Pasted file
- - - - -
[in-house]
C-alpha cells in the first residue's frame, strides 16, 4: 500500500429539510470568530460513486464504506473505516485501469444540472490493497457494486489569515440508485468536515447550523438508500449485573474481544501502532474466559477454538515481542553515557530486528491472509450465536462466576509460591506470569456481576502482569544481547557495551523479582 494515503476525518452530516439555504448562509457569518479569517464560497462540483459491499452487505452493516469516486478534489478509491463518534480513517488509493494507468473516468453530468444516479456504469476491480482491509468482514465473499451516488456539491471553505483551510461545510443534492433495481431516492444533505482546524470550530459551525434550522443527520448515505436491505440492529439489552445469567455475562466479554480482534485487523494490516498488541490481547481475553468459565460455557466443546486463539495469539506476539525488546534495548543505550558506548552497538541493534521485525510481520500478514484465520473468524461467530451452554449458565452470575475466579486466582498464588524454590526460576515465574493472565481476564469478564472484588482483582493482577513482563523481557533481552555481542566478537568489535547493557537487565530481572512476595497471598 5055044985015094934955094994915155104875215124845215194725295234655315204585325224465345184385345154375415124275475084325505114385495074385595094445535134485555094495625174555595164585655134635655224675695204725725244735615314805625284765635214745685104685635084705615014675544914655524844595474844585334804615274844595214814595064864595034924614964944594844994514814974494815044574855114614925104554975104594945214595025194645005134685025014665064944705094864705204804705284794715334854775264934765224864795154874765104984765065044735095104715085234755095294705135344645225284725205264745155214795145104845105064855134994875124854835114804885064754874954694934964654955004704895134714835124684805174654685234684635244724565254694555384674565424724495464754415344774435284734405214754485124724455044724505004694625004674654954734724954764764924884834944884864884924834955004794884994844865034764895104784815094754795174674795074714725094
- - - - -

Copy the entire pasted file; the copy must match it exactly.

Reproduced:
[in-house]
C-alpha cells in the first residue's frame, strides 16, 4: 500500500429539510470568530460513486464504506473505516485501469444540472490493497457494486489569515440508485468536515447550523438508500449485573474481544501502532474466559477454538515481542553515557530486528491472509450465536462466576509460591506470569456481576502482569544481547557495551523479582 494515503476525518452530516439555504448562509457569518479569517464560497462540483459491499452487505452493516469516486478534489478509491463518534480513517488509493494507468473516468453530468444516479456504469476491480482491509468482514465473499451516488456539491471553505483551510461545510443534492433495481431516492444533505482546524470550530459551525434550522443527520448515505436491505440492529439489552445469567455475562466479554480482534485487523494490516498488541490481547481475553468459565460455557466443546486463539495469539506476539525488546534495548543505550558506548552497538541493534521485525510481520500478514484465520473468524461467530451452554449458565452470575475466579486466582498464588524454590526460576515465574493472565481476564469478564472484588482483582493482577513482563523481557533481552555481542566478537568489535547493557537487565530481572512476595497471598 5055044985015094934955094994915155104875215124845215194725295234655315204585325224465345184385345154375415124275475084325505114385495074385595094445535134485555094495625174555595164585655134635655224675695204725725244735615314805625284765635214745685104685635084705615014675544914655524844595474844585334804615274844595214814595064864595034924614964944594844994514814974494815044574855114614925104554975104594945214595025194645005134685025014665064944705094864705204804705284794715334854775264934765224864795154874765104984765065044735095104715085234755095294705135344645225284725205264745155214795145104845105064855134994875124854835114804885064754874954694934964654955004704895134714835124684805174654685234684635244724565254694555384674565424724495464754415344774435284734405214754485124724455044724505004694625004674654954734724954764764924884834944884864884924834955004794884994844865034764895104784815094754795174674795074714725094